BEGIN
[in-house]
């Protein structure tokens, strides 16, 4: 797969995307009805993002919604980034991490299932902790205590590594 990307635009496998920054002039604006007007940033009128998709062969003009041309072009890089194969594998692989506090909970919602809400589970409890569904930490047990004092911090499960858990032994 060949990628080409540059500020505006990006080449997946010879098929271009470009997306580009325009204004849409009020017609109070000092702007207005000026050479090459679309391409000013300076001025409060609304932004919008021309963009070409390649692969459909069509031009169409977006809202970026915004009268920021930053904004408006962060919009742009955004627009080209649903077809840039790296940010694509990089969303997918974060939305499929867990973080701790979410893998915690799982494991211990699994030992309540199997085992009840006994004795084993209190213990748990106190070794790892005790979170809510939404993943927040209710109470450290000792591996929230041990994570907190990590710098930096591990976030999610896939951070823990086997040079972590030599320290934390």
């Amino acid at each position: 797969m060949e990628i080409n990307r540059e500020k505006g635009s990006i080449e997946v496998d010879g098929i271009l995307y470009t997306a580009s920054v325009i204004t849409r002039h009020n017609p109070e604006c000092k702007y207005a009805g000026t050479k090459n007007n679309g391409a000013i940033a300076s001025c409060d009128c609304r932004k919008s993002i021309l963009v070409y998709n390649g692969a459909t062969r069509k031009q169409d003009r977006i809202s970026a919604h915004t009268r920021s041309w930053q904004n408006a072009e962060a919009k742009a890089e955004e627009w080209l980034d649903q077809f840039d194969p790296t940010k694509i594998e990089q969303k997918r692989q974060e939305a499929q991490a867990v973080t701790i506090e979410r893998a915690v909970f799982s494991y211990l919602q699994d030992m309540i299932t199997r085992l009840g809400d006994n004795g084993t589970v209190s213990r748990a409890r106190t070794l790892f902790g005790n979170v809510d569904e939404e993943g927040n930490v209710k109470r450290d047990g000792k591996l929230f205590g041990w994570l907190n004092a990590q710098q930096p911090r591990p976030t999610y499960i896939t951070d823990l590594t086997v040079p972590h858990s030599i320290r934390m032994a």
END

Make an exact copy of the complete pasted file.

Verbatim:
[in-house]
């Protein structure tokens, strides 16, 4: 797969995307009805993002919604980034991490299932902790205590590594 990307635009496998920054002039604006007007940033009128998709062969003009041309072009890089194969594998692989506090909970919602809400589970409890569904930490047990004092911090499960858990032994 060949990628080409540059500020505006990006080449997946010879098929271009470009997306580009325009204004849409009020017609109070000092702007207005000026050479090459679309391409000013300076001025409060609304932004919008021309963009070409390649692969459909069509031009169409977006809202970026915004009268920021930053904004408006962060919009742009955004627009080209649903077809840039790296940010694509990089969303997918974060939305499929867990973080701790979410893998915690799982494991211990699994030992309540199997085992009840006994004795084993209190213990748990106190070794790892005790979170809510939404993943927040209710109470450290000792591996929230041990994570907190990590710098930096591990976030999610896939951070823990086997040079972590030599320290934390």
């Amino acid at each position: 797969m060949e990628i080409n990307r540059e500020k505006g635009s990006i080449e997946v496998d010879g098929i271009l995307y470009t997306a580009s920054v325009i204004t849409r002039h009020n017609p109070e604006c000092k702007y207005a009805g000026t050479k090459n007007n679309g391409a000013i940033a300076s001025c409060d009128c609304r932004k919008s993002i021309l963009v070409y998709n390649g692969a459909t062969r069509k031009q169409d003009r977006i809202s970026a919604h915004t009268r920021s041309w930053q904004n408006a072009e962060a919009k742009a890089e955004e627009w080209l980034d649903q077809f840039d194969p790296t940010k694509i594998e990089q969303k997918r692989q974060e939305a499929q991490a867990v973080t701790i506090e979410r893998a915690v909970f799982s494991y211990l919602q699994d030992m309540i299932t199997r085992l009840g809400d006994n004795g084993t589970v209190s213990r748990a409890r106190t070794l790892f902790g005790n979170v809510d569904e939404e993943g927040n930490v209710k109470r450290d047990g000792k591996l929230f205590g041990w994570l907190n004092a990590q710098q930096p911090r591990p976030t999610y499960i896939t951070d823990l590594t086997v040079p972590h858990s030599i320290r934390m032994a």